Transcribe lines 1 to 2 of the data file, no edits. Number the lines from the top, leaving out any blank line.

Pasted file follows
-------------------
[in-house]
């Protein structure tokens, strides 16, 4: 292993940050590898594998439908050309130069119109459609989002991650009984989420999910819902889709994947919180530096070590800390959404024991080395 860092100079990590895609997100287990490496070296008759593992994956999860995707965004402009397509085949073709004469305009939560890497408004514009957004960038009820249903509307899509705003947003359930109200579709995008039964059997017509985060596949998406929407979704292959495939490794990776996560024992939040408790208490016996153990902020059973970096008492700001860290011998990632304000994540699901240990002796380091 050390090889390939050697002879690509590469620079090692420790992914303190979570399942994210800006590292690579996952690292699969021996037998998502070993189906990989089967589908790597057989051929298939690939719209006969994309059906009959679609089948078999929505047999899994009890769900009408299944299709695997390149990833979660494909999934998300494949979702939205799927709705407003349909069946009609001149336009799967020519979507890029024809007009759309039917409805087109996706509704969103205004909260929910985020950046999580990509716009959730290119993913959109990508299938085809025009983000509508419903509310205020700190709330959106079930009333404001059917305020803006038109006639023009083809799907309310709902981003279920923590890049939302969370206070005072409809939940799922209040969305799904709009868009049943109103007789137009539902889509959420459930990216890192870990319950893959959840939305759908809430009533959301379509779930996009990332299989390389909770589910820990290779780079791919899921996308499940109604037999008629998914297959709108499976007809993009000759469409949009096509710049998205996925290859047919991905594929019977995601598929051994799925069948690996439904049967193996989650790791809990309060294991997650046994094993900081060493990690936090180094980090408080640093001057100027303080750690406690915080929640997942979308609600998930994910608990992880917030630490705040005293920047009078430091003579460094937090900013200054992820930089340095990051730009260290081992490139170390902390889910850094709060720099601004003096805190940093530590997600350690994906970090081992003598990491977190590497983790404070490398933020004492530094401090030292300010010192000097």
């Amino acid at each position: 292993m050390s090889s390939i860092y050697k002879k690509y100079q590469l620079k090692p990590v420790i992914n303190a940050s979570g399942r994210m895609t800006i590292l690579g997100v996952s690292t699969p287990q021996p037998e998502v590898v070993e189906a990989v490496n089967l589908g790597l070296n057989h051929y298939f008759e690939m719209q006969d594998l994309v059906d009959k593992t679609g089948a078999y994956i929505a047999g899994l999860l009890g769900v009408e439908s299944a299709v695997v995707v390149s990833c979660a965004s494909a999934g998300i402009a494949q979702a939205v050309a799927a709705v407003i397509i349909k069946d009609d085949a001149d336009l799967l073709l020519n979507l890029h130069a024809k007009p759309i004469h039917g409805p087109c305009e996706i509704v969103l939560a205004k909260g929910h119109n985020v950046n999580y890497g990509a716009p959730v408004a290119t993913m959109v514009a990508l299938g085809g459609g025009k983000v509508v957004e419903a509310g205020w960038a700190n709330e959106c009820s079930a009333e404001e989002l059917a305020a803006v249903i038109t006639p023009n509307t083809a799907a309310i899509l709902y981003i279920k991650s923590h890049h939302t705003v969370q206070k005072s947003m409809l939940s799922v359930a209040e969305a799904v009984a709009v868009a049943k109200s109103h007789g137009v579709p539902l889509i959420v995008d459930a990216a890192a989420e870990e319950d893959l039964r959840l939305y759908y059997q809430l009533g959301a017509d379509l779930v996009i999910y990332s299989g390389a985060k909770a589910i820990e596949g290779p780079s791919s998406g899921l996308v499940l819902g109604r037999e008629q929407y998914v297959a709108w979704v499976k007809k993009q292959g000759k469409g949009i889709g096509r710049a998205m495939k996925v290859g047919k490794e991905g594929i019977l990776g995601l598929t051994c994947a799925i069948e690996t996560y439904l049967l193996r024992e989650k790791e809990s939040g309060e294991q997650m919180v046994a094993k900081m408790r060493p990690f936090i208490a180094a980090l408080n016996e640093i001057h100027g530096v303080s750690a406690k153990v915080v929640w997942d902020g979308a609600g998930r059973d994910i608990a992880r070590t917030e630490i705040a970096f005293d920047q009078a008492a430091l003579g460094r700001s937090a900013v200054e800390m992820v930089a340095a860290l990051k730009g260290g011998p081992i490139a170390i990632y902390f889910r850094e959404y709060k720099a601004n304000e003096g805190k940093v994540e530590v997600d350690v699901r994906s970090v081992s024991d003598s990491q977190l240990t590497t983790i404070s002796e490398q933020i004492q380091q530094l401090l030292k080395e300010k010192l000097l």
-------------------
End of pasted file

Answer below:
[in-house]
């Protein structure tokens, strides 16, 4: 292993940050590898594998439908050309130069119109459609989002991650009984989420999910819902889709994947919180530096070590800390959404024991080395 860092100079990590895609997100287990490496070296008759593992994956999860995707965004402009397509085949073709004469305009939560890497408004514009957004960038009820249903509307899509705003947003359930109200579709995008039964059997017509985060596949998406929407979704292959495939490794990776996560024992939040408790208490016996153990902020059973970096008492700001860290011998990632304000994540699901240990002796380091 050390090889390939050697002879690509590469620079090692420790992914303190979570399942994210800006590292690579996952690292699969021996037998998502070993189906990989089967589908790597057989051929298939690939719209006969994309059906009959679609089948078999929505047999899994009890769900009408299944299709695997390149990833979660494909999934998300494949979702939205799927709705407003349909069946009609001149336009799967020519979507890029024809007009759309039917409805087109996706509704969103205004909260929910985020950046999580990509716009959730290119993913959109990508299938085809025009983000509508419903509310205020700190709330959106079930009333404001059917305020803006038109006639023009083809799907309310709902981003279920923590890049939302969370206070005072409809939940799922209040969305799904709009868009049943109103007789137009539902889509959420459930990216890192870990319950893959959840939305759908809430009533959301379509779930996009990332299989390389909770589910820990290779780079791919899921996308499940109604037999008629998914297959709108499976007809993009000759469409949009096509710049998205996925290859047919991905594929019977995601598929051994799925069948690996439904049967193996989650790791809990309060294991997650046994094993900081060493990690936090180094980090408080640093001057100027303080750690406690915080929640997942979308609600998930994910608990992880917030630490705040005293920047009078430091003579460094937090900013200054992820930089340095990051730009260290081992490139170390902390889910850094709060720099601004003096805190940093530590997600350690994906970090081992003598990491977190590497983790404070490398933020004492530094401090030292300010010192000097």